Many have seen her guiding and touring through the Futures Observatory and now after more work from our Computer Science students we have enabled more of her functionality and designed new code for her better interact with humans. Some of her new abilities include:

THE RED BALL: Explore with Ruby the problem solving required to manoeuvre obstacles using her feet sensors and cameras located on her body. Then work with her to interact and play with a red ball aiming to shoot a goal, and hearing her interactivity as she recognises either a hit or miss.

WHO AM I: Have a conversation with Ruby as she learns to recognise your face and has a personalised conversation with you. Demonstrating her facial recognition technology and ability to transform a conversation with her artificial intelligence you can engage with the future of soft skills that all artificial intelligent robots will possess.

SIMON SAYS: Watch Ruby follow instructions you give her as she replicates the movements spoken. By interacting in this way, you can see her 25 degrees of freedom and dexterity from her fingers, showing humanoid movements a robot can perform that you have never seen before!

We will have some of our students present during these events to talk about the challenges and successes they had in the project and their foray into a career in coding and robotics.

Register for this event via the Eventbrite link listed below.

19:30 - PERFORMANCE - UWA School of Music presents Main Stage : Innovation Website | More Information
The exceptional ability of young emerging artists and their passion for music will always create an extraordinary experience for concertgoers. In 2017 four outstanding orchestral and choral concerts will feature Western Australia’s finest young musicians.

Main Stage: Innovation

Roger Smalley has been described as one of the most distinctive composers of the post-second world war generation and was a well-loved faculty member of the UWA School of Music. In this special concert James Ledger steps in front of the UWA Symphony Orchestra to conduct Smalley’s Piano Concerto, alongside one of Mozart’s earlier intimate symphonies.

Williams: Escapades (soloist: Erin Royer)

Smalley: Piano Concerto 1984-5 (soloist: Adam Pinto)

Mozart: Symphony No. 29

Tickets - trybooking.com/OWRG Standard $25 Concession $20 Friends of the UWA School of Music $18
Thursday 14
16:00 - SEMINAR - Introduction to the Deep History of Sea Country project More Information
For most of the last 65,000 years of human occupation, sea level has been lower than present but we know very little about this submerged landscape. This project links with ongoing work in the Dampier Archipelago, and uses cutting edge marine and aerial survey techniques to identify potential marine sites in this region. Work to date however - and the focus of this talk - largely concentrates on developing methods of recording and analysis from one of the world’s rare submarine midden sites in Denmark.
Friday 15
9:30 - SEMINAR - Scholarly Publishing Seminar for Early Career Researchers (ECRs) : Improve your writing skills and increase your chances of getting published Website | More Information
This seminar for ECRs will cover:

A) Introduction to Scholarly Publishing • Origins of publishing and changes in publishing dynamics • Tips and tools to help you navigate the journal publishing process

B) How to get published? (Editors panel discussion around below topics) • What Editors look for in an article • The peer review process • Authorship and ethics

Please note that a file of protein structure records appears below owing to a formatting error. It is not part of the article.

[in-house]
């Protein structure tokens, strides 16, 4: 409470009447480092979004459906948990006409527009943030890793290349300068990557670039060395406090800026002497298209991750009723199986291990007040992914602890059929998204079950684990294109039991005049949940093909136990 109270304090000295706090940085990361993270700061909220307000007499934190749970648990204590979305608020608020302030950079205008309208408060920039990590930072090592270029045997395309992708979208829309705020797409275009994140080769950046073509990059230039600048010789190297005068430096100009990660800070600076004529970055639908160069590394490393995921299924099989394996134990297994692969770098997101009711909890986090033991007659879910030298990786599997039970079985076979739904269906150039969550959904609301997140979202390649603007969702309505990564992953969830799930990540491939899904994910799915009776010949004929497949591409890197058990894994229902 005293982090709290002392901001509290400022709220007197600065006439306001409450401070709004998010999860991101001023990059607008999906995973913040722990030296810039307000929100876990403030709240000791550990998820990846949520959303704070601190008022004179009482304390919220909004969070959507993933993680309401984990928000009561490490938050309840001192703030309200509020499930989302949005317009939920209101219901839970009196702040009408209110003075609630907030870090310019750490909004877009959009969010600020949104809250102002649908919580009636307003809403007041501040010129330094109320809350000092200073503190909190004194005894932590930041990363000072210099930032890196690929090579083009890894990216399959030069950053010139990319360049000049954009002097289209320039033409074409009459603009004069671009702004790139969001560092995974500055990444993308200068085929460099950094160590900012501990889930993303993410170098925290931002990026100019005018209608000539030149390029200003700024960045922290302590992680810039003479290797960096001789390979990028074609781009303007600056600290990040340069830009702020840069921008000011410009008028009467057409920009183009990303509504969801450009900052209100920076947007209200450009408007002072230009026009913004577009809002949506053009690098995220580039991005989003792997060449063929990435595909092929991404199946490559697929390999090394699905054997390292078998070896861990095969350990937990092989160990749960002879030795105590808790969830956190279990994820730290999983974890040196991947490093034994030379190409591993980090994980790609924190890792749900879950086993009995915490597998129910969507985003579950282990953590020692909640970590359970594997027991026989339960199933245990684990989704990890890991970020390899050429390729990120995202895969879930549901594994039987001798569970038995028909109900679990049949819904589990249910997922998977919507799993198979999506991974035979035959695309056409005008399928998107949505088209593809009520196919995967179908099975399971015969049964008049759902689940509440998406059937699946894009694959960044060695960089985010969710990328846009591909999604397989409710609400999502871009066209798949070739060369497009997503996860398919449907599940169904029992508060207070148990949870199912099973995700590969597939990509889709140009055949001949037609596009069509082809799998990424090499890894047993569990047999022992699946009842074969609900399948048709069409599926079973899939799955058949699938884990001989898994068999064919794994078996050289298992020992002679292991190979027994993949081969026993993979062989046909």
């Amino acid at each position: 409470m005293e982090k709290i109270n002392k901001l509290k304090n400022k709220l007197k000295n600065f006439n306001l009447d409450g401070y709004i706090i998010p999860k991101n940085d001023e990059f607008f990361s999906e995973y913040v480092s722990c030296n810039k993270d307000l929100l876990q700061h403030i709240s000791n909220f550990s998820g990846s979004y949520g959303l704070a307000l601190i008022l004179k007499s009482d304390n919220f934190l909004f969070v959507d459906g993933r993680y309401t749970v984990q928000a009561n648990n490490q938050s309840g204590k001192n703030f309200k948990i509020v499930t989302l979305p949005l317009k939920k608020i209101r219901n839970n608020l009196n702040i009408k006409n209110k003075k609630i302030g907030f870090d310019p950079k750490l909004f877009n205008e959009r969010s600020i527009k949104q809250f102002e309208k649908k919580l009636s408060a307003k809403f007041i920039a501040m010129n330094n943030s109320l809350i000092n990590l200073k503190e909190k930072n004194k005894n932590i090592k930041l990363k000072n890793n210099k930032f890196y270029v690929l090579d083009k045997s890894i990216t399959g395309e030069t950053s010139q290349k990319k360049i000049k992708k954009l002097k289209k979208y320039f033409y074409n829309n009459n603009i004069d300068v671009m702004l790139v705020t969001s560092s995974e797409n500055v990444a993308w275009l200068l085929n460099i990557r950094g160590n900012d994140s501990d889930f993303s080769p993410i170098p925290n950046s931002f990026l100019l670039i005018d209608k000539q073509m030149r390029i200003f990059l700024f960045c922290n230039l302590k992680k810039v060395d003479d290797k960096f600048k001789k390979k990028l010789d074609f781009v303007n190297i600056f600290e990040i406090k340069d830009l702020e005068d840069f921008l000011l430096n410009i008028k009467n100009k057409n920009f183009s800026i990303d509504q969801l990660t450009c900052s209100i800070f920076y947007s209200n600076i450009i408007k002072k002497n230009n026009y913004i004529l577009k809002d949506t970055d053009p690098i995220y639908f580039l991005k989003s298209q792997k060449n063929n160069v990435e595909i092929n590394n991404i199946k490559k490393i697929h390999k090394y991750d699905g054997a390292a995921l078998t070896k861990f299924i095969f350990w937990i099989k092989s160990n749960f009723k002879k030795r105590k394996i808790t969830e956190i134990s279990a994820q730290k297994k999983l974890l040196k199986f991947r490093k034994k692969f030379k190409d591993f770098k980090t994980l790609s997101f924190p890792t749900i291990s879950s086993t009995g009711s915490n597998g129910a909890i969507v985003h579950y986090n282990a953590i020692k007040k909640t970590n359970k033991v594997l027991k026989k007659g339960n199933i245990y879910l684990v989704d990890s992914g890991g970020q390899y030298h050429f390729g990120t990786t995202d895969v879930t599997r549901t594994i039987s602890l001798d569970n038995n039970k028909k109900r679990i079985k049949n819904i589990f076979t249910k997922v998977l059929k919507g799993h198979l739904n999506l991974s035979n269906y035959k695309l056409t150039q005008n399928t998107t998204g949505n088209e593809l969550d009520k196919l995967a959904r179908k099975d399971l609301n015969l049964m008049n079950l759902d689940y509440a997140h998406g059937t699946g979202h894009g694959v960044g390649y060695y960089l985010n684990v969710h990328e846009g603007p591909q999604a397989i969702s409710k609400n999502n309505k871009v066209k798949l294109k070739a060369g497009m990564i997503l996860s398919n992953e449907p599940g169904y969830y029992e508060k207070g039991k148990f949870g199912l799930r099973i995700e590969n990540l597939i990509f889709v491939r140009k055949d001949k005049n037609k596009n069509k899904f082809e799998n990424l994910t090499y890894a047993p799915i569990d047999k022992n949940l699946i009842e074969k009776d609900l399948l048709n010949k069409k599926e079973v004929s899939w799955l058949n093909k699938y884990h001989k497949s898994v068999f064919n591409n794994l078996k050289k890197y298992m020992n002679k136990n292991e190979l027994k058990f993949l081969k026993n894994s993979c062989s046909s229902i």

C) How to get your papers noticed? • Ways to get your published paper noticed • Using metrics to choose the right journal to publish

The workshop is FREE and includes lunch.

Register by 8 September here: https://www.surveymonkey.com/r/65XTGD3

11:00 - SEMINAR - Negotiating the Religious and the Secular in Indonesia: The Development of Contemporary Pesantren Leadership Auliya Ridwan More Information
A pesantren is a type of indigenous Islamic boarding school common across Indonesia. Traditionally, the main objectives of pesantren were to preserve religious teaching over generations as well as to cultivate morality within their students or disciples. Pesantren, which are commonly hierarchical, are characterized by top-down decision-making and veneration of the leaders, orthodox teachers called kiai. The continuation of pesantren depends on the kiai’s leadership. Globalization and modernization have obliged some kiai to innovate and incorporate modern education into their pesantren. While the demand for moral and religious teachings is increasing as a result of Islamization, pesantren are often criticized for not providing employment skills and social problem-solving capacities among their students. This challenges contemporary kiai to integrate modern schooling approaches into pesantren. This presentation introduces my doctoral research, which focuses on the dynamics of kiai leadership in negotiating pesantren tradition and social pressure for innovation by comparing with a traditional pesantren with two pesantren famous for their innovative and socially useful training. The traditional pesantren preserves over a hundred years of tradition and refuses any support from the government. By contrast, the first innovative pesantren focuses on leadership development, economic empowerment, and rehabilitation of criminals. The second innovative pesantren teaches concern for the environment, women’s empowerment, and interfaith tolerance. This research will addresses two key questions: how have innovative pesantren changed, and how have kiai in innovative pesantren developed their ideas? This study uses nine months of ethnographic fieldwork in the three pesantren. The analysis will work inductively within a case study framework.